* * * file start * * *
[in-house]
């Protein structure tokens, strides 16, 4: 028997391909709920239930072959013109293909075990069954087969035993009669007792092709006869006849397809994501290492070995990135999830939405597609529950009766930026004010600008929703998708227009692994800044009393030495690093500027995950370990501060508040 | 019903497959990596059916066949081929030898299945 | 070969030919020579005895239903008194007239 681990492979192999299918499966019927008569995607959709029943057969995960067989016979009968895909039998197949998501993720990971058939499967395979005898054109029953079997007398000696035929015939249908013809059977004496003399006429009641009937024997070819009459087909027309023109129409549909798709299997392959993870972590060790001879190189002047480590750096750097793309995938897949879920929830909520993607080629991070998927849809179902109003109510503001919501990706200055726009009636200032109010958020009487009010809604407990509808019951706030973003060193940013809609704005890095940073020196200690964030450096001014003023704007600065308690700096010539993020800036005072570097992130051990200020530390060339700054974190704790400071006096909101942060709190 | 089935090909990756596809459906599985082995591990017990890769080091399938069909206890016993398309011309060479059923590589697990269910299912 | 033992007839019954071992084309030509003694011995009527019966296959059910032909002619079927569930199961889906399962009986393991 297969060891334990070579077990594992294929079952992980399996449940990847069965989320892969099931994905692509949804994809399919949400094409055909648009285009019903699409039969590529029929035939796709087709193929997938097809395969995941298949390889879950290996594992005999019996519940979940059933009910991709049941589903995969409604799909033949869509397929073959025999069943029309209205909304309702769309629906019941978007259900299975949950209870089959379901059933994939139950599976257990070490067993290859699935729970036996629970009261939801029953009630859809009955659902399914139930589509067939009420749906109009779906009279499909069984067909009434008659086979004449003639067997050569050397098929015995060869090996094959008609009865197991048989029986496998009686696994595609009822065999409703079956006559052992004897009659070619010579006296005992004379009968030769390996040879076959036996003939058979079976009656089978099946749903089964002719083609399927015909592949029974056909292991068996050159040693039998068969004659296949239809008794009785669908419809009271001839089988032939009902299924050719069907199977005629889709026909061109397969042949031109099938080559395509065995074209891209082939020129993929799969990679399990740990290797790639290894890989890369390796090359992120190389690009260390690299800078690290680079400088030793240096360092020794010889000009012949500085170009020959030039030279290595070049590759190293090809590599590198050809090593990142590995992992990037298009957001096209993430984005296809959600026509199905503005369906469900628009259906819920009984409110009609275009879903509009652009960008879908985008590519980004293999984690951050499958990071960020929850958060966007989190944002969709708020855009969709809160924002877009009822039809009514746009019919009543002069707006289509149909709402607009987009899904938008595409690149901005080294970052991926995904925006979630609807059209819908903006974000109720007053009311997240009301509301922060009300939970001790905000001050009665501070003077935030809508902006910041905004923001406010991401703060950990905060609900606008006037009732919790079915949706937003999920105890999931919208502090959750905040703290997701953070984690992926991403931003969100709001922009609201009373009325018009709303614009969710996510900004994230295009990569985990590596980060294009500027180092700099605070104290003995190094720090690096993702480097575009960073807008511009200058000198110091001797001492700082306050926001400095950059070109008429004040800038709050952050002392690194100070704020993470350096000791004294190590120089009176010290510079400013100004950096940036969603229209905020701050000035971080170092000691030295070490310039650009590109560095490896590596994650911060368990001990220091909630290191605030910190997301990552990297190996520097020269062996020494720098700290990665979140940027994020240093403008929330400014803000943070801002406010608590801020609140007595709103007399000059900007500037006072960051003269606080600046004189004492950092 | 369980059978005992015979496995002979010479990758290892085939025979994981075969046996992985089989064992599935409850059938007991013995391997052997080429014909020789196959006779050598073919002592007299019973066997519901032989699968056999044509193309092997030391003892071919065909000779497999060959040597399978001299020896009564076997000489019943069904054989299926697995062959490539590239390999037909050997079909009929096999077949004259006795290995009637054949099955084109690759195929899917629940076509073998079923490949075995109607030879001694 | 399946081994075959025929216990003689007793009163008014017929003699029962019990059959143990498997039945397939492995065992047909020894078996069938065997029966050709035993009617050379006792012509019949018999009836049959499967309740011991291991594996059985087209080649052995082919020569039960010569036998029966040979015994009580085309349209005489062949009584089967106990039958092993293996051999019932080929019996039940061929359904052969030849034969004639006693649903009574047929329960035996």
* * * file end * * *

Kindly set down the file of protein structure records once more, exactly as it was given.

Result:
[in-house]
């Protein structure tokens, strides 16, 4: 028997391909709920239930072959013109293909075990069954087969035993009669007792092709006869006849397809994501290492070995990135999830939405597609529950009766930026004010600008929703998708227009692994800044009393030495690093500027995950370990501060508040 | 019903497959990596059916066949081929030898299945 | 070969030919020579005895239903008194007239 681990492979192999299918499966019927008569995607959709029943057969995960067989016979009968895909039998197949998501993720990971058939499967395979005898054109029953079997007398000696035929015939249908013809059977004496003399006429009641009937024997070819009459087909027309023109129409549909798709299997392959993870972590060790001879190189002047480590750096750097793309995938897949879920929830909520993607080629991070998927849809179902109003109510503001919501990706200055726009009636200032109010958020009487009010809604407990509808019951706030973003060193940013809609704005890095940073020196200690964030450096001014003023704007600065308690700096010539993020800036005072570097992130051990200020530390060339700054974190704790400071006096909101942060709190 | 089935090909990756596809459906599985082995591990017990890769080091399938069909206890016993398309011309060479059923590589697990269910299912 | 033992007839019954071992084309030509003694011995009527019966296959059910032909002619079927569930199961889906399962009986393991 297969060891334990070579077990594992294929079952992980399996449940990847069965989320892969099931994905692509949804994809399919949400094409055909648009285009019903699409039969590529029929035939796709087709193929997938097809395969995941298949390889879950290996594992005999019996519940979940059933009910991709049941589903995969409604799909033949869509397929073959025999069943029309209205909304309702769309629906019941978007259900299975949950209870089959379901059933994939139950599976257990070490067993290859699935729970036996629970009261939801029953009630859809009955659902399914139930589509067939009420749906109009779906009279499909069984067909009434008659086979004449003639067997050569050397098929015995060869090996094959008609009865197991048989029986496998009686696994595609009822065999409703079956006559052992004897009659070619010579006296005992004379009968030769390996040879076959036996003939058979079976009656089978099946749903089964002719083609399927015909592949029974056909292991068996050159040693039998068969004659296949239809008794009785669908419809009271001839089988032939009902299924050719069907199977005629889709026909061109397969042949031109099938080559395509065995074209891209082939020129993929799969990679399990740990290797790639290894890989890369390796090359992120190389690009260390690299800078690290680079400088030793240096360092020794010889000009012949500085170009020959030039030279290595070049590759190293090809590599590198050809090593990142590995992992990037298009957001096209993430984005296809959600026509199905503005369906469900628009259906819920009984409110009609275009879903509009652009960008879908985008590519980004293999984690951050499958990071960020929850958060966007989190944002969709708020855009969709809160924002877009009822039809009514746009019919009543002069707006289509149909709402607009987009899904938008595409690149901005080294970052991926995904925006979630609807059209819908903006974000109720007053009311997240009301509301922060009300939970001790905000001050009665501070003077935030809508902006910041905004923001406010991401703060950990905060609900606008006037009732919790079915949706937003999920105890999931919208502090959750905040703290997701953070984690992926991403931003969100709001922009609201009373009325018009709303614009969710996510900004994230295009990569985990590596980060294009500027180092700099605070104290003995190094720090690096993702480097575009960073807008511009200058000198110091001797001492700082306050926001400095950059070109008429004040800038709050952050002392690194100070704020993470350096000791004294190590120089009176010290510079400013100004950096940036969603229209905020701050000035971080170092000691030295070490310039650009590109560095490896590596994650911060368990001990220091909630290191605030910190997301990552990297190996520097020269062996020494720098700290990665979140940027994020240093403008929330400014803000943070801002406010608590801020609140007595709103007399000059900007500037006072960051003269606080600046004189004492950092 | 369980059978005992015979496995002979010479990758290892085939025979994981075969046996992985089989064992599935409850059938007991013995391997052997080429014909020789196959006779050598073919002592007299019973066997519901032989699968056999044509193309092997030391003892071919065909000779497999060959040597399978001299020896009564076997000489019943069904054989299926697995062959490539590239390999037909050997079909009929096999077949004259006795290995009637054949099955084109690759195929899917629940076509073998079923490949075995109607030879001694 | 399946081994075959025929216990003689007793009163008014017929003699029962019990059959143990498997039945397939492995065992047909020894078996069938065997029966050709035993009617050379006792012509019949018999009836049959499967309740011991291991594996059985087209080649052995082919020569039960010569036998029966040979015994009580085309349209005489062949009584089967106990039958092993293996051999019932080929019996039940061929359904052969030849034969004639006693649903009574047929329960035996």